The film shows its intelligence when dealing with cloning whereas most films just gloss over the issues that might make it more difficult or simply changes a few laws of natural science around to make it more convenient for themselves. In Jurassic Park one of the first things we see is that cloned dinosaurs are born where other cloning films might make them full size from the get go. Secondly, there are gaps in the DNA sequences which are filled by frog DNA which comes into play later.

When walking in the park we get some information in the Raptors which actually shows later films have kept the series consistent in that regard. One place in which there may be an inconsistency in parts 2 and 3 is that on Isla Nublar there is a plan called the “Lysine Contingency” in which, the dinosaurs are purposely engineered without the amino acid Lysine and if they are not given doses through injection or in food they will fall into a coma and die. If this is the case, how are they still even alive in parts 2 and 3?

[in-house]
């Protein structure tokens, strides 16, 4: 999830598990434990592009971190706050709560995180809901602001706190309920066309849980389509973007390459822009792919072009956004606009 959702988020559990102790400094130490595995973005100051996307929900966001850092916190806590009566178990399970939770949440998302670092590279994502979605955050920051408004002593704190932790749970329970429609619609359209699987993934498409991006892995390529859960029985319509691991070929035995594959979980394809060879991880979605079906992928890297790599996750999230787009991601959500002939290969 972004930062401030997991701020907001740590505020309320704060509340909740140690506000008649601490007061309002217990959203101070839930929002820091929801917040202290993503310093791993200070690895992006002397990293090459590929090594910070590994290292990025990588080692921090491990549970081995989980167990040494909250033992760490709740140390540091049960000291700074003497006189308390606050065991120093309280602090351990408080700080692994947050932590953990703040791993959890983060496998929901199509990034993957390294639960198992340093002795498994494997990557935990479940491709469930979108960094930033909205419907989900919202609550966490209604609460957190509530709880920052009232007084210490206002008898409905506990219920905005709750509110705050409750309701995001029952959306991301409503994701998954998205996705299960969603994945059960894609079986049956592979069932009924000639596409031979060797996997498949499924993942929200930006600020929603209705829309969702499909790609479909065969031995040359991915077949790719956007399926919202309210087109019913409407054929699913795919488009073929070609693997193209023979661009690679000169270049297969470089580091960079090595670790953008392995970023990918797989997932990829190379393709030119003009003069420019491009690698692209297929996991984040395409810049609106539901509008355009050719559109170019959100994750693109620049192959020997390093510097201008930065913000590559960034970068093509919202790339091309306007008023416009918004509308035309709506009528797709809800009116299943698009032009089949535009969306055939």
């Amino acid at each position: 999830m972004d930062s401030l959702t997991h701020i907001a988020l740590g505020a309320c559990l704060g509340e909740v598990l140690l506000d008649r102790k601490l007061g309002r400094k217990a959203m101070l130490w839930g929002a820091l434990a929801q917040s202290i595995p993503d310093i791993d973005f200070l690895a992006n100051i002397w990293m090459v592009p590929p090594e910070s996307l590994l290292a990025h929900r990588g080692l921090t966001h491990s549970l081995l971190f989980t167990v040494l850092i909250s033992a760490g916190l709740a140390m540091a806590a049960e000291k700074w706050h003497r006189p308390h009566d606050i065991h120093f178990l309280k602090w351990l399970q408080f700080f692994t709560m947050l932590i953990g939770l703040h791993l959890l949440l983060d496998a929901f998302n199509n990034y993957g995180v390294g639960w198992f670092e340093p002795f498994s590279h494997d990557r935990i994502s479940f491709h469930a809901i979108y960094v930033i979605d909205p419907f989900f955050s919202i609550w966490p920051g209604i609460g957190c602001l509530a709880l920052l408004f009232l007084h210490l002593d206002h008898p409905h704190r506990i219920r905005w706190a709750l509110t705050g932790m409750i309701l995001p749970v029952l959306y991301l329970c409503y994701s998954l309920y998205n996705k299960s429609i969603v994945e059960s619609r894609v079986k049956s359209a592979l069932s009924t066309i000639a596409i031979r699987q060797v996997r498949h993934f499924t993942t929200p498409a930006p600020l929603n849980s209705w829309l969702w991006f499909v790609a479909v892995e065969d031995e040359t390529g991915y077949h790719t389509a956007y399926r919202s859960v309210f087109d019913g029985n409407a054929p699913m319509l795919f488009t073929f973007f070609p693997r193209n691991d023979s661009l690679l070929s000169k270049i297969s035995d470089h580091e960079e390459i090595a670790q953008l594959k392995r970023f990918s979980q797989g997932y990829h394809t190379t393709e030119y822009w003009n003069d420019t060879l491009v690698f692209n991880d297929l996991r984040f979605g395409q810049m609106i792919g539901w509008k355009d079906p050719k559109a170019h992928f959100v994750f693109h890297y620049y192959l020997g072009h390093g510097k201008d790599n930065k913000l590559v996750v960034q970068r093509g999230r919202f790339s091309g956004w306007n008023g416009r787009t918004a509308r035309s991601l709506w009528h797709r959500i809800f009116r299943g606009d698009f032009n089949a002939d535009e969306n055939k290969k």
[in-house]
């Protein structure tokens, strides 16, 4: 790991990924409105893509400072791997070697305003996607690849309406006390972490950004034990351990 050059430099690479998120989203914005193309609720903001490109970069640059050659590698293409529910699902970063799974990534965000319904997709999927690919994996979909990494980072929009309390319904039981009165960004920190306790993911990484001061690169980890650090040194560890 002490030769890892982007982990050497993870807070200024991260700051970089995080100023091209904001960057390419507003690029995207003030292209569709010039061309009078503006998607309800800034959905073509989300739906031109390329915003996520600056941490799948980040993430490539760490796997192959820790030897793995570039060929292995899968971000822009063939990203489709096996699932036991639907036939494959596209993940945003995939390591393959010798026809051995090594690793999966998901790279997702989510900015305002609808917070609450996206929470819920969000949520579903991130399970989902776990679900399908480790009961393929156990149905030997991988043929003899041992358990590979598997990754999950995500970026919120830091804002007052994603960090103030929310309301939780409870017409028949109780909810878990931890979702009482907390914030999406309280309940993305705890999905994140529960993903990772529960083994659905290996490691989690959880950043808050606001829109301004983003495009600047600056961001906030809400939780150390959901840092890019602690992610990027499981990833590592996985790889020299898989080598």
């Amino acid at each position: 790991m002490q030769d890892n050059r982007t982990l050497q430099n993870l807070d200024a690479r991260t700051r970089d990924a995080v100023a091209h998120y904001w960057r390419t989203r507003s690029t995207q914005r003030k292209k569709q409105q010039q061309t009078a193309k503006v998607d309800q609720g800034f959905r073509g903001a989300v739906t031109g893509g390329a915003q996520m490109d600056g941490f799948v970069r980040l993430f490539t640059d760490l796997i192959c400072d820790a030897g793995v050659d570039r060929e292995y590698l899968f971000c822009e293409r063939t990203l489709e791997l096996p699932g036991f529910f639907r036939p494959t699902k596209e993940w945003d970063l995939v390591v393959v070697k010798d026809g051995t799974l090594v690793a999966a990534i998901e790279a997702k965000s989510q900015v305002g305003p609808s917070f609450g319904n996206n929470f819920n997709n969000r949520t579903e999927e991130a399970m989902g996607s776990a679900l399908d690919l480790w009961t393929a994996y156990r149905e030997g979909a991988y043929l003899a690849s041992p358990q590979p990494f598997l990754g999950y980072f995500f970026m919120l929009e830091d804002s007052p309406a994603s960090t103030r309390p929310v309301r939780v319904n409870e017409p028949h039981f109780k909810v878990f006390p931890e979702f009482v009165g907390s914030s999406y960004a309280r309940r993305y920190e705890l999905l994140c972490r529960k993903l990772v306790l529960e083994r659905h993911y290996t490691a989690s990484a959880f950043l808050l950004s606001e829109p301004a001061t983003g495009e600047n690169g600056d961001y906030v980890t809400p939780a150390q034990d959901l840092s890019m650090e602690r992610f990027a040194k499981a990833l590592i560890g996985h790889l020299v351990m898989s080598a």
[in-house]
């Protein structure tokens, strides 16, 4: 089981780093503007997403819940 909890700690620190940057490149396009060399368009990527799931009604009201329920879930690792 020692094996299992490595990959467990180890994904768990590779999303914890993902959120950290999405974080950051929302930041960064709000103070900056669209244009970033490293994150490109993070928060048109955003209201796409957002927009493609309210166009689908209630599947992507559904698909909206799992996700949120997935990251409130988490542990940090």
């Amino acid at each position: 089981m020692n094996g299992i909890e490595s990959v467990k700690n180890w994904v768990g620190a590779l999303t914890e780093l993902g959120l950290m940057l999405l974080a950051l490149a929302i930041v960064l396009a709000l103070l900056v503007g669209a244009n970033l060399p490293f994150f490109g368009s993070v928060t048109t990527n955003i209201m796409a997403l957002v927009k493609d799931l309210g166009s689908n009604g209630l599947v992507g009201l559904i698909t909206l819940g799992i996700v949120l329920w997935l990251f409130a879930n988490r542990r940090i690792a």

Jurassic Park (1993, Universal)

Another clever link-up is first Dr. Malcom uses water to explain Chaos Theory and then cups of water shaking is the clincher that tells us the T-Rex is after these people. This only occurs 63 minutes into the film; this is not what one would call action all the way. Case in point, the big chase with Dr. Malcolm looking back at the T-Rex and the famous “Objects in Mirror Are Closer Than They Appear” shot, doesn’t begin until the 82nd minute of the film.

We’re occupied with suspense elements with the plot to steal the embryos and Dennis’ encounter with a Dilophosaurus. Coupled with the attempt to try and get the systems back up and running after the virus made itself known with Dennis’ caricatured image in the scene repeating “Uh-uh-uh, you didn’t say the magic word.”

A major element of fear that these dinosaurs cause is that these people realize that there is only so long that they can run and outdistance these beasts before they are caught. There is a lot of hiding. Tim (Joseph Mazzello) is forced to hide under the Jeep when the T-Rex is stomping on it. Later on he is hanging in the tree and they rest for the night perched on a branch. The same holds true for the fear we feel when the tandem of Raptors are after the kids, during this part we also see a genetic sequence displayed in light on a Raptor which is quite an impressive shot.

Jurassic Park (1993, Universal)